Monday, April 29, 2013

Mockingbird, by Kathryn Erskine

Title:  Mockingbird
Author:  Kathryn Erskine
Publisher:  Philomel
Year:  2012
Pages:  224
Genre:  Realistic Fiction
Themes:  Disabilities, Autism, Overcoming Loss
Age Range:  4th-8th Grade

Summary:  (from Goodreads)
In Caitlin’s world, everything is black or white. Things are good or bad. Anything in between is confusing. That’s the stuff Caitlin’s older brother, Devon, has always explained. But now Devon’s dead and Dad is no help at all. Caitlin wants to get over it, but as an eleven-year-old girl with Asperger’s, she doesn’t know how. When she reads the definition of closure, she realizes that is what she needs. In her search for it, Caitlin discovers that not everything is black and white—the world is full of colors—messy and beautiful

Erskine does an excellent job creating believable, relate-able characters, and Mockingbird is no exception.  Caitlin has Aspergers syndrome, a neurological condition about which much has been written over the past decade or so.  Now considered one of the conditions under the umbrella term Autism Spectrum Disorder (ASD), people with Aspergers syndrome are often highly intelligent, creative people with difficulty understanding and processing pragmatic language and emotions.  Caitlin is very self-centered, but not in the conceited way of a spoiled child.  Caitlin has trouble with empathy, which becomes apparent early on through her interactions with her father, her counselor at school, and her father.  What makes this book about a child with ASD different from others I have read is the emotionally charged context-Caitlin's brother was killed in a school shooting, which forces her to come out of her own Caitlin-centric world and begin to take the needs and feelings of others into account.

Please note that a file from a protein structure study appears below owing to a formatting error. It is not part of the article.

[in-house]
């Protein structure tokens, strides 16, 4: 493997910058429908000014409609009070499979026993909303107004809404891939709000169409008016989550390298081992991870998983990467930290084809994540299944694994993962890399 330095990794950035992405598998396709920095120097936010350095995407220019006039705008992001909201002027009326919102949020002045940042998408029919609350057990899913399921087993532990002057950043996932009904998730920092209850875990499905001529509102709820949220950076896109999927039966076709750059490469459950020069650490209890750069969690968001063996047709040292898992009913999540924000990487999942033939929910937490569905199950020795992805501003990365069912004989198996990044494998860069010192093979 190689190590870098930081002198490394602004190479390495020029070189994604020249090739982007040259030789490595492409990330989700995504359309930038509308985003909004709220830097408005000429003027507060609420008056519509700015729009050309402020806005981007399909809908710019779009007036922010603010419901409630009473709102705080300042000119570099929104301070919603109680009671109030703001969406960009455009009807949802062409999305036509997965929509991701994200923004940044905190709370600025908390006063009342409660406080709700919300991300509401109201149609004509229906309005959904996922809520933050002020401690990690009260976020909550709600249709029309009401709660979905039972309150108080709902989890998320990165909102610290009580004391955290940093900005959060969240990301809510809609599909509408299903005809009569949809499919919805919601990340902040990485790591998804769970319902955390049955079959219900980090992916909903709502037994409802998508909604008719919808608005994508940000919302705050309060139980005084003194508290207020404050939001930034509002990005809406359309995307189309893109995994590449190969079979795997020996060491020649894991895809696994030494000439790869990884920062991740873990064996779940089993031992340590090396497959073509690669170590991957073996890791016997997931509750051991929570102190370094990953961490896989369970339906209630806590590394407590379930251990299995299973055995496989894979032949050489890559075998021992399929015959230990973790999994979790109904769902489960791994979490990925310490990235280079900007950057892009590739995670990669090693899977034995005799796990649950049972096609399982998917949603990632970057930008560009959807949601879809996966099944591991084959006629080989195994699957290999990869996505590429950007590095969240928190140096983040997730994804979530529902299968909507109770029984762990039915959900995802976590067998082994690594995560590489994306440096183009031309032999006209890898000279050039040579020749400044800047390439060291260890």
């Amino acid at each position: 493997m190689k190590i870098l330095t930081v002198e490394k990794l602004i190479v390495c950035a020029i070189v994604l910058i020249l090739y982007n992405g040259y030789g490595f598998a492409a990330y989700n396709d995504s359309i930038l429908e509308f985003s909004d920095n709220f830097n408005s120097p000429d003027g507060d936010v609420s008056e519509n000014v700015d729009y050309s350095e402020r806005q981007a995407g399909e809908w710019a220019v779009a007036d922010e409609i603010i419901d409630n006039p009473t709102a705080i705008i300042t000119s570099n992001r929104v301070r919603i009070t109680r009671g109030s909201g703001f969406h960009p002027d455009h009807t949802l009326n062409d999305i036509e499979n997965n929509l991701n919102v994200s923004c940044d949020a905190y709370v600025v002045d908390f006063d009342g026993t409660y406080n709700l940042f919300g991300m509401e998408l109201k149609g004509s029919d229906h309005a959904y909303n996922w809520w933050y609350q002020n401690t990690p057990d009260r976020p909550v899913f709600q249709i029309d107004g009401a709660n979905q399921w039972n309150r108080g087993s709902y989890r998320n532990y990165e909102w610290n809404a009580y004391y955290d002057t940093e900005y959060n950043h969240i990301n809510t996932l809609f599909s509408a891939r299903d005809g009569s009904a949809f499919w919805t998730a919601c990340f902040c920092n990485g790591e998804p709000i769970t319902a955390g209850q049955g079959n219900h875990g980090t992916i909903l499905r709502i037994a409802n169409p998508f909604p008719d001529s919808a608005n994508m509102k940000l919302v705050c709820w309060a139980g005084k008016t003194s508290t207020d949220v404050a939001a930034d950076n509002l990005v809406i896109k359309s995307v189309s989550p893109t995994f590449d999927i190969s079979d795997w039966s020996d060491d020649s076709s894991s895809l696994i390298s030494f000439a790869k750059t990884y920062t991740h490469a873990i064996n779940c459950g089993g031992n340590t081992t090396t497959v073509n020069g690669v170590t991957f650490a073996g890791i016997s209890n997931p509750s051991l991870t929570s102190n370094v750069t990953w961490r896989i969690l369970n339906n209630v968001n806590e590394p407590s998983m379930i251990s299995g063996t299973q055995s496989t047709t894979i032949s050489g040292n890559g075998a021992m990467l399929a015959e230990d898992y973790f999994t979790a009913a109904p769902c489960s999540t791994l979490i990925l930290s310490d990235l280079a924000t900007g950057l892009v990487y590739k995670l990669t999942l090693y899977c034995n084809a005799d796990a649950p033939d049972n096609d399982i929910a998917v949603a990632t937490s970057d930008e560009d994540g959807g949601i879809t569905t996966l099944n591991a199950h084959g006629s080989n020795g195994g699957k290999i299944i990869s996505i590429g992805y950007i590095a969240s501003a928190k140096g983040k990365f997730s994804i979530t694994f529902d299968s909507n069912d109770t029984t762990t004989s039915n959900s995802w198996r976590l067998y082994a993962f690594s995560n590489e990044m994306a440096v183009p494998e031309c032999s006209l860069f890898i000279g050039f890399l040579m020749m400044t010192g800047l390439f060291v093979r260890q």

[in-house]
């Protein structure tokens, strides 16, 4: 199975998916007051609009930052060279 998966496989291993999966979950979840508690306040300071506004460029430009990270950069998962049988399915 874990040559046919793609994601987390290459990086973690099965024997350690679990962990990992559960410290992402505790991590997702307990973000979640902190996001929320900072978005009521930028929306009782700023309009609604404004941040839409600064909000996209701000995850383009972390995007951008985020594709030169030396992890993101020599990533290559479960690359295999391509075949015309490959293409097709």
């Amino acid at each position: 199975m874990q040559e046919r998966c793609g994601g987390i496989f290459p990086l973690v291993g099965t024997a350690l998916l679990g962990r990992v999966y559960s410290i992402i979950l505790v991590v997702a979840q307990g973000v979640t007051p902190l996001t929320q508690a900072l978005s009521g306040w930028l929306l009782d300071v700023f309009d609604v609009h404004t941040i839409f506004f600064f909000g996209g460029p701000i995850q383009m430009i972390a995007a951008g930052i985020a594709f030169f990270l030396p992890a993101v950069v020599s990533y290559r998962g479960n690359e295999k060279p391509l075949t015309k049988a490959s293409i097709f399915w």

Given the years I spent teaching special education, I'd say that Erskine is right on in regards to what she imagines goes on in Ccaitlin's head.  Of course, it's hard to say, since as far as I know Erskine herself does not have Aspergers, but it feels authentic based on my experiences with kids who have ASD.  Sometimes (unintentionally) funny, sometimes heartbreaking, always honest, Caitlin as narrator gives the story an emotional punch that would not be present in third person.  Dealing with the loss of her brother, and the subsequent grief of her father (as well as her own), is the instigating act that sets in motion a period of growth for Caitlin-and for the community as a whole.

While we have had way too many opportunities to read about school shootings and their aftermath, I think that Erskine does a good job framing the story with the shooting without describing it in such detail that it might frighten younger readers.  This book, despite the topic, is very accessible to mature 4th grade readers, and has something important to say to students in the middle grades.  Ultimately, Caitlin is not the only one to discover her empathy within the context of the story, and students can discuss what it means to be accepting of people with disabilities.  Also, any child who has suffered a major loss should find things that will resonate with them, and give them a chance to process their loss and discuss it in a less-threatening way through Caitlin's story.

Teacher Resources:
Lesson Ideas from Six Trait Gurus
Novel Study from
Kathryn Erskine's Website

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